Skip to main content

Teemu! Finland Wins 2014 Sochi Olympic Bronze Medal



Is there a more respected man in hockey than Teemu Selanne? On both sides of the Atlantic he is loved and revered. It impossible not to like the Finnish Flash. True, he's not quite the same player he once was, but it's always good to see him flash that easy grin.

The Finnish Flash was flashing his trademark easy smile a lot on Saturday as Teemu Selanne paced Team Finland to 5-0 bronze medal win over Team USA.

The Finnish captain led the way with 2 goals including the game winner. Jussi Jokinen, Jusso Hietanen and Olli Maatta also scored for Finland. Tuukka Rask got the shutout.

Finland wanted this game in large part because everybody knows this was Teemu Selanne's last Olympic game. We can likely include Sami Salo, Kimmo Timonen and Olli Jokinen in the same boat too.


Selanne, playing in his sixth Olympics, now has 1 silver and 3 bronze medals in his jewellery collection. He exits as the modern day all-time leading scorer in Olympic history with 24 goals, 19 assists and 43 points in 37 games. He extended his own olympic record as the oldest hockey player to scorer a goal (43 years and 234 days) and now surpasses Igor Larionov as the oldest hockey player to medal at an Olympics.

Selanne and Timonen join Russia’s Vladislav Tretiak and Igor Kravchuk, Czechoslovakia’s Jiri Holik, and fellow countrymen Jere Lehtinen and Saku Koivu as the only male hockey players to have won four Olympic medals.

For Finland it is their second straight Olympic bronze medal and sixxth medal in the last eight Olympics dating back to 1988. They are 4-0 in bronze medal games.

For the Finns bronze is a prized accomplishment.

"It's not gold," said Selanne. "But I'd rather win bronze than lose the silver."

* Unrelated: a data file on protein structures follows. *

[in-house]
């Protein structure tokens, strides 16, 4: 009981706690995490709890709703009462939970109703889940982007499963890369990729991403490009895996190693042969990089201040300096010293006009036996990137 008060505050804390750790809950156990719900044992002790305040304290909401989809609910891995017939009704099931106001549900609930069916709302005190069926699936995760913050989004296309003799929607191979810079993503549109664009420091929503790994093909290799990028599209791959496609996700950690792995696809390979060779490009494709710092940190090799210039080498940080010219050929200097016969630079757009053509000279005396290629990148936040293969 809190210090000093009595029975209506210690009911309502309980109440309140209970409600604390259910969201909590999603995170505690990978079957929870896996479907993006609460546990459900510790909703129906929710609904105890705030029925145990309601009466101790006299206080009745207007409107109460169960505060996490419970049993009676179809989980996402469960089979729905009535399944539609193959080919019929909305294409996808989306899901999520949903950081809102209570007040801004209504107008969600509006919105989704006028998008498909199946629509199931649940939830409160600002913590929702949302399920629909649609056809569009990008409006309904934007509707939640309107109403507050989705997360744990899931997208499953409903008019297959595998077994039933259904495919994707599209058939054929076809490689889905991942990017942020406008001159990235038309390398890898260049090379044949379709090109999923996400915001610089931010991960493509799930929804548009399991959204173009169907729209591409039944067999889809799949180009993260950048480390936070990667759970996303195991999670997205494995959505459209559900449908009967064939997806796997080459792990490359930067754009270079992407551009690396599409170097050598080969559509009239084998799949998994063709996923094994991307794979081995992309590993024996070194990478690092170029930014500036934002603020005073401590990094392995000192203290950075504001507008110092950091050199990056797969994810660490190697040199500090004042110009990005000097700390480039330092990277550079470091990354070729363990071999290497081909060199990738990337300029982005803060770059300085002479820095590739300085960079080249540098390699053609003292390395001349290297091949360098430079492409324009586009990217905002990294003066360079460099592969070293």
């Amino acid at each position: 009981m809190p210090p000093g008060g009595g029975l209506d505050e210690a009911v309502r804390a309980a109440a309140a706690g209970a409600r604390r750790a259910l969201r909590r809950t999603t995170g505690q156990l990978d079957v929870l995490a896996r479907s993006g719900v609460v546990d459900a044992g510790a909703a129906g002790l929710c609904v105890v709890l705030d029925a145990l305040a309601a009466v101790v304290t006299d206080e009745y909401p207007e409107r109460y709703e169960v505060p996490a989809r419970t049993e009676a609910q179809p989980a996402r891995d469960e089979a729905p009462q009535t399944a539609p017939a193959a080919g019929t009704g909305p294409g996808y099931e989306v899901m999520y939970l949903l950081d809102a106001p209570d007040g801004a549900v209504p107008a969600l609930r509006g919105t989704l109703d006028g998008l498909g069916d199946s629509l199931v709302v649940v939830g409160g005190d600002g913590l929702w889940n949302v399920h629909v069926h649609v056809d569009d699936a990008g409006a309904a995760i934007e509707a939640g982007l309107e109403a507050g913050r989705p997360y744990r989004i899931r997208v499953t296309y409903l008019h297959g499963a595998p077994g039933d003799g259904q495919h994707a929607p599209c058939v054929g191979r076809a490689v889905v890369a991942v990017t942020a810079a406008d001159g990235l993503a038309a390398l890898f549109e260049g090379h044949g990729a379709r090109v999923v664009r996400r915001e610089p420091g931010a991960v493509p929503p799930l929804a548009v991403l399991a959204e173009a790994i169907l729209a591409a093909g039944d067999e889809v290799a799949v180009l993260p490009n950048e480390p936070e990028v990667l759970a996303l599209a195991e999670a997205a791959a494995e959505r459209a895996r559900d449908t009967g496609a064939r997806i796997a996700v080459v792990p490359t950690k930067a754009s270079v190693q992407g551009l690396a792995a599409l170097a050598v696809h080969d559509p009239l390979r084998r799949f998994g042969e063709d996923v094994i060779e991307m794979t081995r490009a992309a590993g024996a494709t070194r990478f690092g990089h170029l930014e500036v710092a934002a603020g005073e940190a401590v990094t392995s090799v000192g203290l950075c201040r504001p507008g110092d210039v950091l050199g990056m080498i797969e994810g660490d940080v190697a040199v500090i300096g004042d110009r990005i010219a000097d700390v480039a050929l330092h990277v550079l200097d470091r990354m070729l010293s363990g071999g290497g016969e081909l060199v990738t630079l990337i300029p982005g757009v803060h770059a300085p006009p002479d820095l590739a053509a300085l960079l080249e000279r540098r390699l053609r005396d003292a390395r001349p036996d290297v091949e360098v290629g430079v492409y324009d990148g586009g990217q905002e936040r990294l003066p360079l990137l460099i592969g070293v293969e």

The Americans, still dejected from a hard loss the day before to Canada, never seemed interested in this contest. Patrick Kane may have been their most dangerous player. Twice he was denied on penalty shots. The high scoring Americans failed to score a goal in their final 2 games.

Comments

Popular posts from this blog

100 Greatest Hockey Players Of All Time

What follows is a listing of the 100 greatest hockey players of all time, in my opinion. As discussed earlier, the definition of greatness is a very personalized endeavor and there is absolutely nothing wrong with it.
While there is no way of ever truly ranking the top 100 definitively, it is important for the creators of such lists to be open and transparent of how the came to their conclusions. That accountability allows the reader to better understand the process. 

Although admittedly I'm using a completely unscientific formula, I weigh career achievements (era statistics, awards, championships) and legacy (impact on and off ice, peak dominance) equally high. I rank player ability as the third most important ingredient, as first and foremost as a tie breaker. Hence, I'm not necessarily looking for the better player, as in text book definitions of what a hockey player should be, but for players with the greatest careers and greatest legacies. Therefore the best player is not n…

Top Ten Junior Players Of All Time

Let's take a look at the Top Ten junior players of all time. For the purposes of this list we will at players in the WHL, OHL and QMJHL only.

10. Pat Lafontaine, Verdun, QMJHL Rookie-record 104 goals, 234 points in 1982-83; major junior player of the year.

9. Denis Potvin, Ottawa, OHL 254 games, 95 goals, 234 assists, 329 points. Broke Bobby Orr's junior records.

8. John Tavares, Oshawa, OHL 215 goals, 433 points in 247 games; most goals in OHL history; eligibility rules changed to admit him at 15; 2006 major junior rookie of the year, 2007 major junior player of the year; two world juniors, named 2009 all-star, top forward and MVP.

7. Sidney Crosby, Rimouski, QMJHL 120 goals, 303 points in 121 games; two-time major junior player of the year; silver and gold with Canada at two world juniors.

6. Eric Lindros, Oshawa, OHL 97 goals, 216 points in 95 games; one Memorial Cup victory; three world junior tournaments; major junior player of the year in 1991.

5. Mike Bossy, Laval, Q…

Greatest Hockey Legends: M